to collect on them. The Casa del Valle board initiated a collection proceeding against an owner (Ms. Diamond). The association could only demonstrate a substantial, not strict, compliance with applicable laws. The Court held that associations must strictly comply (e.g. providing proper notice, inviting an owner to a meet and confer, offering to participate in alternative dispute resolution, and personally serving an owner with notice of a board’s decision to foreclose) in a collection proceeding against an owner or risk invalidation of their lien and having to recommence the process. Another outgrowth of the Diamond case is that associations are now required to personally serve notice of a board’s vote to foreclose via personal service prior to whatever method of foreclosure (judicial vs. nonjudicial) they ultimately select. In the wake of Diamond, associations must alter their prior practices and understand they are required to furnish an additional layer of notice not previously provided to owners. As with Wittenberg, the Court’s requirement for strict compliance and their sense of justice for the owner ultimately led to the association’s undoing. Victor Hugo once said, “Being good is easy, what is difficult is being just.” The takeaway from these cases, aside from strict statutory compliance, is that courts expect a level of fair dealing from associations towards their members. The Courts appear to share Mr. Hugo’s sentiments and boards are well counseled to remember these lessons if they’d like to ensure their decisions aren’t later overturned.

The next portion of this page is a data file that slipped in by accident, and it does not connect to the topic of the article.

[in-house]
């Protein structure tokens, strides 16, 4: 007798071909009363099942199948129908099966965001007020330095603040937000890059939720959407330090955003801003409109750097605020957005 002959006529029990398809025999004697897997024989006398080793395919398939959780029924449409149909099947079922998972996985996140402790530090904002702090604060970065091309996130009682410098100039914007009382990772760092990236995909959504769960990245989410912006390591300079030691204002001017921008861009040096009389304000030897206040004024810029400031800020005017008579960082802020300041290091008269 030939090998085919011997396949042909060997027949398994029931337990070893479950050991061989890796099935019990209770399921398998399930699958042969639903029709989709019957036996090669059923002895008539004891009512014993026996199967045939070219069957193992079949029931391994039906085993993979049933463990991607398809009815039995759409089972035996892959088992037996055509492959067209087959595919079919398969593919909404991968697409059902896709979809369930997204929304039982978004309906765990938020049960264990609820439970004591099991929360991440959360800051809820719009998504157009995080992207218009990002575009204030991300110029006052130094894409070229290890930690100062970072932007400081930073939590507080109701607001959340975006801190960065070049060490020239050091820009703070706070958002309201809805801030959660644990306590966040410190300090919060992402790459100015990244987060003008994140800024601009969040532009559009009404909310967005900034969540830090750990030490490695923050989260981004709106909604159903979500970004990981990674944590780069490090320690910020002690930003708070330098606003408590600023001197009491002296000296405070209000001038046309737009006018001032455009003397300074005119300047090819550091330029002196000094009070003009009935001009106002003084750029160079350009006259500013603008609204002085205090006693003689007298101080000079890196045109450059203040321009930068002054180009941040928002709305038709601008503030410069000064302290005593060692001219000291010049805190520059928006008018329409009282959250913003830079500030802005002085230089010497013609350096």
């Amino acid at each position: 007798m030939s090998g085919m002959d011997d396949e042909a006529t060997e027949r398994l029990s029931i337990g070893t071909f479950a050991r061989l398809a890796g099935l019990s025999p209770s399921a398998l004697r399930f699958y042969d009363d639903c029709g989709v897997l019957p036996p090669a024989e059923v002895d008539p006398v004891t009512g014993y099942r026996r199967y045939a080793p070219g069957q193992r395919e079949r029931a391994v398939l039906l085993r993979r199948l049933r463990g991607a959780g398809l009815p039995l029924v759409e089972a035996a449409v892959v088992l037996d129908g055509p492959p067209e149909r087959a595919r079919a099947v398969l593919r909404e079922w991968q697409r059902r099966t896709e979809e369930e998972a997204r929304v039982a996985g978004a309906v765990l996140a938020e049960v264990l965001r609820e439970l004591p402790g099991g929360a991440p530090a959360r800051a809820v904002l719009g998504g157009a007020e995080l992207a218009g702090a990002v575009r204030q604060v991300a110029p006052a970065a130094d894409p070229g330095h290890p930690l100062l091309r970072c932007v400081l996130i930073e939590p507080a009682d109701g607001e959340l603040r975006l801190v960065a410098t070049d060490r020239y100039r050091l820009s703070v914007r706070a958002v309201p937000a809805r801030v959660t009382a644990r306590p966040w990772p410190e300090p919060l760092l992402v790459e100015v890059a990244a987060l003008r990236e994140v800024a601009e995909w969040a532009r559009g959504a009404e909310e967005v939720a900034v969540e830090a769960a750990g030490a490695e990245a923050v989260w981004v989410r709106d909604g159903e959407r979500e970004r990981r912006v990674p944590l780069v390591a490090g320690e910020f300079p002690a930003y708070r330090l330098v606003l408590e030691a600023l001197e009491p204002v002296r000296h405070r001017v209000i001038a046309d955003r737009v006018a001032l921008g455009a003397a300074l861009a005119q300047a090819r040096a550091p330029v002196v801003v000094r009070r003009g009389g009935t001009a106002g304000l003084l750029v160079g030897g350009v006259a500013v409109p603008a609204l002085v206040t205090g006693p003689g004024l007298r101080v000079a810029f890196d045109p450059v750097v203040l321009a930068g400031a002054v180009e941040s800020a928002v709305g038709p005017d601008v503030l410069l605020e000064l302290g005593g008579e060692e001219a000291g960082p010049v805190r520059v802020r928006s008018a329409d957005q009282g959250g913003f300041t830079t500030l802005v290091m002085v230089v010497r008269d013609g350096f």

Jasmine M. Fisher is a Senior Associate at Adams Kessler PLC who has been practicing for over 10 years and specializes in representing community associations as their general counsel. You can reach Jasmine at (310) 945-0280 or jfisher@ adamskessler.com.


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Oct. 17, 2014 | San Diego, CA

CAI

Legal

Forum CALIFORNIA COMMUNITIES

A one-day event for California community managers, association board members and other homeowners from Community Associations Institute—the leader in HOA education, advocacy and professional development. Critical updates on important legal requirements that impact how you work. Essential information on key legal developments that impact where you live. For event details and registration, visit www.caionline.org/events/CALaw or call CAI Member Services at (888) 224-4321 (M–F, 9–6:30 ET).

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ISSUE TWO 2014 • Connect with grie


5029 La Mart, Suite A Riverside, CA 92507-5978


Connect Issue 2